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COMPUTING SCIENCE

Computing Comes to Life

Brian Hayes

The Logic of Life

A digital technology usually starts with Boolean logic gates—devices that operate on signals with two possible values, such as true and false, 1 and 0. An and gate has two or more inputs and one output; the output is true only if all the inputs are true. An or gate is similar except that the output is true if any of the inputs are true. The simplest of all gates is the NOT gate, which takes a single input signal and produces the opposite value as output: true becomes false, and false becomes true.

In electronic circuits, a NOT gate can be made from a single transistor, wired so that a high voltage at the input produces a low voltage at the output, and vice versa. When the gate switches between its two states, it does so abruptly, like a snap-action light switch. It is this sudden, nonlinear response that gives digital devices their resistance to noise and error. Because a gate is either fully on or totally off, a signal can pass through a long chain of gates without degradation.

Are there any biochemical equivalents to transistor gates? As a matter of fact, yes: There are hundreds of candidates. Perhaps the most interesting among them are the mechanisms of genetic control, which switch genes on and off.

The archetypal example of genetic regulation in bacteria is the lac operon of E. coli, first studied in the 1950s by Jacques Monod and François Jacob. The operon is a set of genes and regulatory sequences involved in the metabolism of certain complex sugars, including lactose. The bacterium's preferred nutrient is the simpler sugar glucose, but when glucose is scarce, the cell can make do by living on lactose. The enzymes for digesting lactose are manufactured in quantity only when they are needed—specifically when lactose is present and glucose is absent.

As in the expression of any genes, synthesis of the lac enzymes is a two-stage process. First the DNA is transcribed into messenger RNA by the enzyme RNA polymerase; then the messenger RNA is translated into protein by ribosomes. The process is controlled at the transcription stage. Before the genes can be transcribed, RNA polymerase must bind to the DNA at a special site called a promoter, which is just "upstream" of the genes; then the polymerase must travel along one strand of the double helix, reading off the sequence of nucleotide bases and assembling a complementary strand of messenger RNA. One mechanism of control prevents transcription by physically blocking the progress of the RNA polymerase molecule. The blocking is done by the lac repressor protein, which binds to the DNA downstream of the promoter region and stands in the way of the polymerase.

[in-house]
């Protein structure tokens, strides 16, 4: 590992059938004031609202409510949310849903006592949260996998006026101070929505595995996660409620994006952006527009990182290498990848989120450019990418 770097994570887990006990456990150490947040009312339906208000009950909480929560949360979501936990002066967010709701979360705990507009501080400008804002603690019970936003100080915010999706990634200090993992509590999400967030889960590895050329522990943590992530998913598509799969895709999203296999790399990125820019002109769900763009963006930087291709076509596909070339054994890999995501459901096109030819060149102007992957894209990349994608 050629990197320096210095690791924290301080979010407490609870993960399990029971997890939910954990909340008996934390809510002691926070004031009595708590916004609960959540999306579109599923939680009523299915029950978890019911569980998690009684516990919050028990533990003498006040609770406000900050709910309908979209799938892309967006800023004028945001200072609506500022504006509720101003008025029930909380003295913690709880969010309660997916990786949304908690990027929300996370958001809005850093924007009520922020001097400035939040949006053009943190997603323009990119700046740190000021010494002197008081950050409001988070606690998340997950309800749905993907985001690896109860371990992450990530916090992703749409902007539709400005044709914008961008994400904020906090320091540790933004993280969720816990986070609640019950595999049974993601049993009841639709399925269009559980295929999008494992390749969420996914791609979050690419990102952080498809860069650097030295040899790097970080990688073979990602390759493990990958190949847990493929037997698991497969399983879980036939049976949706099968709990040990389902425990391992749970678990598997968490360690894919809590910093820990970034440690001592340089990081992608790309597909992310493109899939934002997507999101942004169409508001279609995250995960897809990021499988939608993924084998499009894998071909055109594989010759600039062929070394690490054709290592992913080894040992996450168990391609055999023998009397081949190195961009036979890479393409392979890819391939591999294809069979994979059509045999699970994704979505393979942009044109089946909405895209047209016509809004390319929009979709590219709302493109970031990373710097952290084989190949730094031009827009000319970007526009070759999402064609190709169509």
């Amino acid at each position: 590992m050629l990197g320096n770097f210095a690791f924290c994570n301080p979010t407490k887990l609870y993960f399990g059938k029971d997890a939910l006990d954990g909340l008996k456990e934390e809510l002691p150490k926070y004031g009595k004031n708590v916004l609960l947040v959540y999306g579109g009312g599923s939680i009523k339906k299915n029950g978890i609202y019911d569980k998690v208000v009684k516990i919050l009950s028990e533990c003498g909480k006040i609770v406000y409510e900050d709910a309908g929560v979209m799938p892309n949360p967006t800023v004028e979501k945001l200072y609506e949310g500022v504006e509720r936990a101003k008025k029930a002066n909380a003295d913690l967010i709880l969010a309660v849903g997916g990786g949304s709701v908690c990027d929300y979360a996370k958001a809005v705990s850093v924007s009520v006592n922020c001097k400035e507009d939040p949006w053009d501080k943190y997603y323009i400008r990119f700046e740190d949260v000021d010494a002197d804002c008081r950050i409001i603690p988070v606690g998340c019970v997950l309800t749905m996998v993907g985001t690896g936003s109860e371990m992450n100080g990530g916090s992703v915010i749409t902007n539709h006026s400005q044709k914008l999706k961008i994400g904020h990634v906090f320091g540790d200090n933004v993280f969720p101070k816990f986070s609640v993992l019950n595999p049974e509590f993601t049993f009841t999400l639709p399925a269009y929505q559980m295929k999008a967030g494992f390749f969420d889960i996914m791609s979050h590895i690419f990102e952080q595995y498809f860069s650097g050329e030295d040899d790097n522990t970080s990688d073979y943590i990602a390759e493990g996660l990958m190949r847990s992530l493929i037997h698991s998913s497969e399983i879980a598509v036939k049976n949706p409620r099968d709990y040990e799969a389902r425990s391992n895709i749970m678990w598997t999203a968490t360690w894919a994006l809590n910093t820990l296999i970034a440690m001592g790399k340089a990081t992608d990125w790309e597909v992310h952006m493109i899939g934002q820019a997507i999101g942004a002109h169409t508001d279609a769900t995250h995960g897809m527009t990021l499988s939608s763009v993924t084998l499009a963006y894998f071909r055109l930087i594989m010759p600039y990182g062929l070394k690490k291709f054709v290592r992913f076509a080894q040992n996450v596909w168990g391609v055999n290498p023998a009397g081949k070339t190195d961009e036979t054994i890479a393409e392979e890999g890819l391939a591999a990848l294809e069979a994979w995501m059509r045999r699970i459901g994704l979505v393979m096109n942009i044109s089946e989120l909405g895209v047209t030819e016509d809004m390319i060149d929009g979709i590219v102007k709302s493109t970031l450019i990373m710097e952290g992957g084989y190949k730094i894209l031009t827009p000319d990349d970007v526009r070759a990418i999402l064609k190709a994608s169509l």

When lactose enters the bacterial cell, the lac operon is released from this restraint. A metabolite of lactose binds to the lac repressor, changing the protein's shape and thereby causing it to loosen its grip on the DNA. As the repressor protein drifts away, the polymerase is free to march along the strand and transcribe the operon.

The repressor system is only half of the lac control strategy. Even in the presence of lactose, the lac enzymes are synthesized only in trace amounts if glucose is also available in the cell. The reason, it turns out, is that the lac promoter site is a feeble one, which does a poor job of attracting and holding RNA polymerase. To work effectively, the promoter requires an auxiliary molecule called an activator protein, which clamps onto the DNA and makes it more receptive. Glucose causes the activator to fall away from the DNA just as lactose causes the repressor to let go—but the ultimate effect is the opposite. Without the activator, the lac operon lies dormant.

All these tangled interactions of activators and repressors can be simplified by viewing the control elements of the operon as a logic gate. The inputs to the gate are the concentrations of lactose and glucose in the cell's environment. The output of the gate is the production rate of the three lac enzymes. The gate computes the logical function: (lactose AND (NOT glucose)).

Figure 2.Click to Enlarge ImageFigure 1.Click to Enlarge Image

A question remains: Do these biochemical control mechanisms exhibit the on-off, all-or-nothing character of digital circuits? Although the transition between states is never perfectly sharp, the digital approximation is often a good one. A factor that tends to steepen the response curve is the cooperative action of multiple subunits in the regulatory proteins. The lac repressor consists of four subunits, and the lac activator has two. Although the first subunit may be slow in binding to the DNA, subsequent units stick to one another as well as to the DNA, and so the binding goes faster. The net effect is to make the threshold for repression or activation sharper.








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